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WEIGHT WORRY Solution to obesity in kids lies with their parents


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One in five children are obese. Stock image

One in five children are obese. Stock image

One in five children are obese. Stock image

WEIGHT problems have become a concern in Ireland in recent years, with one in five children now considered obese.

It's estimated that 85,000 children will grow up to die prematurely because of obes- ity-related illness.

On top of that, children as young as eight are presenting to doctors with high blood pressure, while some teenagers have a heart health age of 60.

These are pretty scary facts.

I spoke with a caller to my radio show who said she's putting her 10-year-old son on a diet because he's overweight.

She's worried that if she doesn't do something now, he'll end up obese.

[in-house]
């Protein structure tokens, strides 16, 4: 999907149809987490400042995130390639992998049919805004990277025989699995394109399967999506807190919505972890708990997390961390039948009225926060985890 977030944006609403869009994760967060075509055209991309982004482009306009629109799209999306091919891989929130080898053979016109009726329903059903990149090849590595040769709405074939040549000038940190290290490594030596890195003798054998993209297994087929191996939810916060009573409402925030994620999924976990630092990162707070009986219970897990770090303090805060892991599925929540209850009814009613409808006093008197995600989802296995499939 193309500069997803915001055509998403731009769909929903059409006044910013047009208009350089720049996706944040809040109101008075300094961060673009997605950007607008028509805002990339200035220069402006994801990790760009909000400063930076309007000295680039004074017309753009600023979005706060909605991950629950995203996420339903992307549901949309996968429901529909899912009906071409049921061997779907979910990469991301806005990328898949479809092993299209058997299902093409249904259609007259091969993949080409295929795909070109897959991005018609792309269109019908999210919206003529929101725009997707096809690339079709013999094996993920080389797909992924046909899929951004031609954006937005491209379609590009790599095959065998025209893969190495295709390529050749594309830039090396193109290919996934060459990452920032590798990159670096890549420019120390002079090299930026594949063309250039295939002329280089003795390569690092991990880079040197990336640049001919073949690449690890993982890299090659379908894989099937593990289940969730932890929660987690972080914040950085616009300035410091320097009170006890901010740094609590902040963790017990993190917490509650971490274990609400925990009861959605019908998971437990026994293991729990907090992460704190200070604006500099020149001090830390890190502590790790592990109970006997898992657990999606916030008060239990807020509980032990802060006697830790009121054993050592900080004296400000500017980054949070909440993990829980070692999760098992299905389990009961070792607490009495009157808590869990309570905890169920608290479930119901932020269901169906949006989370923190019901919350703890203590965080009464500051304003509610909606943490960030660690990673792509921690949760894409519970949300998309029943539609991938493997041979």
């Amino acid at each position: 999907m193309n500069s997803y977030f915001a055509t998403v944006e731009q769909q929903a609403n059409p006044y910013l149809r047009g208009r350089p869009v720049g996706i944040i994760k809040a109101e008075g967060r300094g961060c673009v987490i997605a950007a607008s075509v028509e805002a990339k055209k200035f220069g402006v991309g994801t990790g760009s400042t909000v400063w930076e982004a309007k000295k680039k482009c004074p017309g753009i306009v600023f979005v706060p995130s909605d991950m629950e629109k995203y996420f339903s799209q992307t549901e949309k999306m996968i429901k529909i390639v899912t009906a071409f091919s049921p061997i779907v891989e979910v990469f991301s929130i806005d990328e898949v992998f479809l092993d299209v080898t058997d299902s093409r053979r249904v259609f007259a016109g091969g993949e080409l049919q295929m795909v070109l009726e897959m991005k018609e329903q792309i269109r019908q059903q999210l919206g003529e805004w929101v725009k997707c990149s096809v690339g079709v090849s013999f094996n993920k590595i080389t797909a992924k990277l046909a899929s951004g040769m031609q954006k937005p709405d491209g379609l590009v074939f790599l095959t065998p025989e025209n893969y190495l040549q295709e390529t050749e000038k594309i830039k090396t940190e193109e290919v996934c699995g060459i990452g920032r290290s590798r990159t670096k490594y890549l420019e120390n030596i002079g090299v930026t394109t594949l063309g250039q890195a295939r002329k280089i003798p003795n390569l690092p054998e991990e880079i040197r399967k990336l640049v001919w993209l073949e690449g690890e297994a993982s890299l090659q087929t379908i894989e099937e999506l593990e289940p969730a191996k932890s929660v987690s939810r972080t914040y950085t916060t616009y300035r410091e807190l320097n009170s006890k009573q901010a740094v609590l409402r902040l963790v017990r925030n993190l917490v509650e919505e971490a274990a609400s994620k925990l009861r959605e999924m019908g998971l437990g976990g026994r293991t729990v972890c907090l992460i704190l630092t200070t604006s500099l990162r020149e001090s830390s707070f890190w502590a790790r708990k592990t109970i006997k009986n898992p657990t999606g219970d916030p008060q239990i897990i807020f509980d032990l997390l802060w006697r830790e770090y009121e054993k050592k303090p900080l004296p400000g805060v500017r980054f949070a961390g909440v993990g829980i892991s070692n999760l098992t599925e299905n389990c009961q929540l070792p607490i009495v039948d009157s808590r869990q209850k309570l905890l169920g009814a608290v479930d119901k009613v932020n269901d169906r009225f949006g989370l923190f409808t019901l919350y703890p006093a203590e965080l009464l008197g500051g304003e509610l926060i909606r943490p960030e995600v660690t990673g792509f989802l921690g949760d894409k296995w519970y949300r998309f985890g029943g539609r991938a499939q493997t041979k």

I was surprised when we received calls from angry listeners who accused the woman of being irresponsible for introducing the boy to diets as they believe she'll give him a complex about his body image.

Those same callers said the word "diet" should never be used around a child or in conversation with one.

This is political correctness gone mad.

Everyone is so afraid to offend that the real issues get swept under the carpet.

If a child is overweight, the problem needs to be dealt with, even if that means putt-ing them on a diet and educa- ting them about healthy foods and portion control.

We can't let political corr- ectness overshadow an even bigger issue here - the health of our children.

I know that whenever I see an obese child, I find it distressing to imagine what their parents are feeding them.

Herald